"Eight Paths", Exhibition at the Anselm Dreher Gallery, Berlin, 2003. In the exhibition were shown the following works by Arnold Dreyblatt:
plot, black letters on coated canvas, 2003
The work was installed in the Galerie Anselm Dreher in 2003. The text roll is approx. 1.20 x 5 meters and is tied with cord to the walls of the space. The material is bowed in such a way that from the given viewing platform, the text disapears into a landscape of letters on the horizon. The lines of text read backwards from the viewing point, until they disapear.
The positive black of the text gives way into a negative reading, as the white between the letters turn into rivolets, streams and navigations ways. The work addresses quesions of readablity through interruptions created by image as a reflection on the attempts of the mind to access and navigate fragments from the past, where time and visual perspective collide.
The text is an excerpt from the "Preface" to Stages on Life's Way" (1845), Søren Kierkegaard's essay on memory and recollection.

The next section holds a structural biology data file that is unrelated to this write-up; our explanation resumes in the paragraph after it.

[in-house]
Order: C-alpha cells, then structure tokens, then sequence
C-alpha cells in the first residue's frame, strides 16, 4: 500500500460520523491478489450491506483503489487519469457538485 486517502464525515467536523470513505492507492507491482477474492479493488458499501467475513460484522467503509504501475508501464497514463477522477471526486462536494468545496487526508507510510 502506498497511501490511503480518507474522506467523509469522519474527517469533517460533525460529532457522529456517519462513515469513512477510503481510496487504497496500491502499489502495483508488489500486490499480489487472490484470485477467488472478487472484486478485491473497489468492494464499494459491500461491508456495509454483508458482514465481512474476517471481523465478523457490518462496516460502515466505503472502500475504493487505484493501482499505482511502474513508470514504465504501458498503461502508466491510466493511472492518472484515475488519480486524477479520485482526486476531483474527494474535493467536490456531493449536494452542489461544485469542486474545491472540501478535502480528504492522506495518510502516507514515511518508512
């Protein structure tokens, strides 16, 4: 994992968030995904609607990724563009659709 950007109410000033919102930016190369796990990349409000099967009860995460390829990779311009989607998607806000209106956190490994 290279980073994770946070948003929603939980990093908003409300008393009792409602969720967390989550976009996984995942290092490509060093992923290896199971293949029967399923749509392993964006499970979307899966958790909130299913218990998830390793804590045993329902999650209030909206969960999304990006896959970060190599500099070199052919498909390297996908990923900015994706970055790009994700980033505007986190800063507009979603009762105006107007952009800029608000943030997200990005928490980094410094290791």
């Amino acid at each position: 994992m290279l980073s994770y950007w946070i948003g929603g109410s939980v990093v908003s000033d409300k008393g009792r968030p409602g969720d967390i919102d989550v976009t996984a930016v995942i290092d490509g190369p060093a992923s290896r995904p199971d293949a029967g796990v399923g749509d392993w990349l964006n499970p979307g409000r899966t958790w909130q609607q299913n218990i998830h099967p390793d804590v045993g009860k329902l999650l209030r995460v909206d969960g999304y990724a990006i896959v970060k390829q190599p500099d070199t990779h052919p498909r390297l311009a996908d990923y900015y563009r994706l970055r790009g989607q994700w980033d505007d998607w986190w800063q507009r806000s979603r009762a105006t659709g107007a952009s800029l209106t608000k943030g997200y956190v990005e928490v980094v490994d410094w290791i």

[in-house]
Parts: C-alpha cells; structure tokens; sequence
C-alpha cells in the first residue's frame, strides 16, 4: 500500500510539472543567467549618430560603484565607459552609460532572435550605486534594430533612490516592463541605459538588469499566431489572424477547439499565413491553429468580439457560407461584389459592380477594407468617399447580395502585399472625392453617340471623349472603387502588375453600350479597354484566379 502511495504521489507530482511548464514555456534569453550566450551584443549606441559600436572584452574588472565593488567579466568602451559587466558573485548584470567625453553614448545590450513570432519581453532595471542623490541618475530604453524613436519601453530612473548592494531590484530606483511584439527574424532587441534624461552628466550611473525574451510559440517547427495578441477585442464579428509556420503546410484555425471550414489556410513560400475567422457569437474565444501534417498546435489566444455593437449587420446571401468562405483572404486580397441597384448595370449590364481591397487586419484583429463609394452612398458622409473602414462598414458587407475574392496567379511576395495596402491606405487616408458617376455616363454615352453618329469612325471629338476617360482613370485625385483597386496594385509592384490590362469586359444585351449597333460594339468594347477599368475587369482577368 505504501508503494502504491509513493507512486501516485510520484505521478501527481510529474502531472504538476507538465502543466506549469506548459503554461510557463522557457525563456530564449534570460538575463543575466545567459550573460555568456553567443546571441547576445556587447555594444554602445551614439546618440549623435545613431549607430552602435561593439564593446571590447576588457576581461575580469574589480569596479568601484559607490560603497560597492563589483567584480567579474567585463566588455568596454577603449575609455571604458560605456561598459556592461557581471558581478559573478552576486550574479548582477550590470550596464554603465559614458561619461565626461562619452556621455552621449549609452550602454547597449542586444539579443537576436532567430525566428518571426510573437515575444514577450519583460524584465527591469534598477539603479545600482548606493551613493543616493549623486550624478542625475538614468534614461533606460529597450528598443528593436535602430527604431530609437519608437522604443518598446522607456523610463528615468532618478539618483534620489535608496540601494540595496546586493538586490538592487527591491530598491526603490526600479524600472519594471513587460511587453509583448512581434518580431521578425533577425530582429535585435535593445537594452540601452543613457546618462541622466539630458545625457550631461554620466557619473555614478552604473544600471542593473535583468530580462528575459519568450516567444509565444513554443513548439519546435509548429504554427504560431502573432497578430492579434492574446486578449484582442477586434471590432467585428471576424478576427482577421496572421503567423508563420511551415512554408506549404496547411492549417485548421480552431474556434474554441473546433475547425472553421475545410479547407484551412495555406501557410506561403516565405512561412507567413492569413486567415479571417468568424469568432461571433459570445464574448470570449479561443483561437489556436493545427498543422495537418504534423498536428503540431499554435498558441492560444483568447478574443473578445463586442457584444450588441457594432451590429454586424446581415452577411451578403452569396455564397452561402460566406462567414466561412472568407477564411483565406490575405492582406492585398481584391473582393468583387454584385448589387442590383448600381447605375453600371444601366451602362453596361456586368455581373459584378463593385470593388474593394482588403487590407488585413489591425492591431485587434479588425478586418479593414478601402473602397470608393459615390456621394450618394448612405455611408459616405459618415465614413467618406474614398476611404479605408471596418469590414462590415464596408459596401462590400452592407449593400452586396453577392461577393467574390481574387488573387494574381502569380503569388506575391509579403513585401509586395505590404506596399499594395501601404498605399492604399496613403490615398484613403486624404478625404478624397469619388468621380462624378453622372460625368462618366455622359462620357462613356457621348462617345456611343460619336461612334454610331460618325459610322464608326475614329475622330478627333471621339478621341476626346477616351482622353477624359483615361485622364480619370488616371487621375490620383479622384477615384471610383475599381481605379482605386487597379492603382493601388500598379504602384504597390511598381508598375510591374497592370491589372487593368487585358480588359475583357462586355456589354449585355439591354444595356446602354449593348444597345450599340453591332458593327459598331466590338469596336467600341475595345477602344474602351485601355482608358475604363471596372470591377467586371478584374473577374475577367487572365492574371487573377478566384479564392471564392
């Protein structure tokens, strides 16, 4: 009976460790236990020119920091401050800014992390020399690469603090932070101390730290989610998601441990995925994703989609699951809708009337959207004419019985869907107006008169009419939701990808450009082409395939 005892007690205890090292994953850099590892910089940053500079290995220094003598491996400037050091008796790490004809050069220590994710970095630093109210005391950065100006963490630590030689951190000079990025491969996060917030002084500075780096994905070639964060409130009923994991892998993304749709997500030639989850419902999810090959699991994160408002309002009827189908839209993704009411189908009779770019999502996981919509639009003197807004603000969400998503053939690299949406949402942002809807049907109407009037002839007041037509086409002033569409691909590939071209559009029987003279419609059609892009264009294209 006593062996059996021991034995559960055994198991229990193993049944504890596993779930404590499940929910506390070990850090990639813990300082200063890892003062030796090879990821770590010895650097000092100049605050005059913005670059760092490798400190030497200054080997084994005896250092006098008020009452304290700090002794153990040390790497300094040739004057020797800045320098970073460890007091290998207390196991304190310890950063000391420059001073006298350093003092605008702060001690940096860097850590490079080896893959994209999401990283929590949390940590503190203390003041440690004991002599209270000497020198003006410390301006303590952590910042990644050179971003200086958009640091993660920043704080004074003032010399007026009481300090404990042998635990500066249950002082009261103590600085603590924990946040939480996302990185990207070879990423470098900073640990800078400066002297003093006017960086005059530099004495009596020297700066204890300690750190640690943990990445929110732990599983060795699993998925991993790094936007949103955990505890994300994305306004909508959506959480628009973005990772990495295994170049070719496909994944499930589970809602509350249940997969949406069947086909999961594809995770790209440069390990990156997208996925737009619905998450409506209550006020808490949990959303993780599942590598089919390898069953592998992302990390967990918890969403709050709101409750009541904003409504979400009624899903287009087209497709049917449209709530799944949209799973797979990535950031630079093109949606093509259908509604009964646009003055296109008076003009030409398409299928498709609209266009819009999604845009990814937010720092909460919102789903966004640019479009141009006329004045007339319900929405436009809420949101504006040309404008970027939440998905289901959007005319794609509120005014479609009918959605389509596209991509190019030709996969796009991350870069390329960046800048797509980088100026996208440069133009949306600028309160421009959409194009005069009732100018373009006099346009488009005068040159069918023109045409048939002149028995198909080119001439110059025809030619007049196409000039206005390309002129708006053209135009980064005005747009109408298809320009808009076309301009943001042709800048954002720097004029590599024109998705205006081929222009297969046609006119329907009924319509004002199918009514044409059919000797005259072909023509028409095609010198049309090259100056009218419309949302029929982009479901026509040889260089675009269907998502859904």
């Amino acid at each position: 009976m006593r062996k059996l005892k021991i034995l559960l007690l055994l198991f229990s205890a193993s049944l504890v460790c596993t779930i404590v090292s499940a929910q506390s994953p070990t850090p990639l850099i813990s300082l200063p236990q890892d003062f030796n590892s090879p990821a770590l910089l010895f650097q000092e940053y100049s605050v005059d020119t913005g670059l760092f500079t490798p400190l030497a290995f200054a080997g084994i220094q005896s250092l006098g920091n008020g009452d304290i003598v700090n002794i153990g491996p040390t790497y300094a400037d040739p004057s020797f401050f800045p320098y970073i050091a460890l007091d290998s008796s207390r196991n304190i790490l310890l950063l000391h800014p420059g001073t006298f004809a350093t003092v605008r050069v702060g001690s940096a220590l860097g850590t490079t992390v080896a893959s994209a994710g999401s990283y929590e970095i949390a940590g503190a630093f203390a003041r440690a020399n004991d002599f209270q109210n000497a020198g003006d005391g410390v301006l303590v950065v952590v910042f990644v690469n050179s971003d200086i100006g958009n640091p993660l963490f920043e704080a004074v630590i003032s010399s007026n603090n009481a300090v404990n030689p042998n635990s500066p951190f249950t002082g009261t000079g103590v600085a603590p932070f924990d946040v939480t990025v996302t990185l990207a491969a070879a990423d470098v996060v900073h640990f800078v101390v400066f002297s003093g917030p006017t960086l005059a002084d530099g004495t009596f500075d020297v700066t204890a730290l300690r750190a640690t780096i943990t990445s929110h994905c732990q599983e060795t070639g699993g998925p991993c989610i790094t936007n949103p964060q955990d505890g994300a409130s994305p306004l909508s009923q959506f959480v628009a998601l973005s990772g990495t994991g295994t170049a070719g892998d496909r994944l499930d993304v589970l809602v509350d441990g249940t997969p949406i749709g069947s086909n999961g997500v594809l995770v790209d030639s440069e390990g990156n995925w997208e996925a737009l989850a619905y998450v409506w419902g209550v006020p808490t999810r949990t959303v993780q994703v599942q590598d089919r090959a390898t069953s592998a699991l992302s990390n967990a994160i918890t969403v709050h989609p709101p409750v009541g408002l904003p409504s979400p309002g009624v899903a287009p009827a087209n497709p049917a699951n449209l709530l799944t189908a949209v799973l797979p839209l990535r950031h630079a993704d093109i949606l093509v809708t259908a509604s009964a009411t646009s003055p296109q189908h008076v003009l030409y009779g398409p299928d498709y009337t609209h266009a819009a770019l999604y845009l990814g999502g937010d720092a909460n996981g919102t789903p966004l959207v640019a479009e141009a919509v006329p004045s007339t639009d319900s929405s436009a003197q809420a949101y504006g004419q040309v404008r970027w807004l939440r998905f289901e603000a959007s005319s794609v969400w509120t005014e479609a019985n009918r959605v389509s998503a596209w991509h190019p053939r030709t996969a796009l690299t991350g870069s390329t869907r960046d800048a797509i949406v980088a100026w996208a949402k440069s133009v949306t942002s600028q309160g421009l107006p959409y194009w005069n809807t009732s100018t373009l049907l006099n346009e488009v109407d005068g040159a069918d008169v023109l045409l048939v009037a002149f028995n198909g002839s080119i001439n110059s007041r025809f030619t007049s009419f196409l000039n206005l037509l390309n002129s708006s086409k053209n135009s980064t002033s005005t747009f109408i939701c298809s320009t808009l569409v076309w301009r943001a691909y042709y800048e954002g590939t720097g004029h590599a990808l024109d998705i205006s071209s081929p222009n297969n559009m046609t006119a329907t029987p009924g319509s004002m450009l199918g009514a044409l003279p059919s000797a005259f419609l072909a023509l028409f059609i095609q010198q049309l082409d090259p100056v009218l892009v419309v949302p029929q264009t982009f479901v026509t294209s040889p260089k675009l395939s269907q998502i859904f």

multi monitor DVD display; 2003
One perceives an endless text dynamically fluttering on miniature black monitor. The downward flow of text from top to bottom of the screen is interrupted continually by a lateral left-right movement, resulting in an instability, and a degree of illegibility
The text is derived from textual fragments which have been collected from the card catalog of the Jewish Museum Archive in Berlin. The archive contains objects which have been donated to the Collection before the current location. The texts describe the condition of the donated objects and documents.
3. Eight Paths
C-Prints, wall text, 2003
25 Color Prints positioned in a grid and layered over a wall of text. The work was installed in the Galerie Anselm Dreher, Berlin in 2003.
The photographs were taken in an east european botanical garden. Plants are marked by a labyrinth of small signs, from which the text has been removed or is unreadable.
The wall text is an excerpt from the "Preface" to Stages on Life's Way" (1845), Søren Kierkegaard, an essay on memory.
The work addresses quesions of readablity through interruptions created by image as a reflection on the attempts of the mind to access and navigate fragments from the past.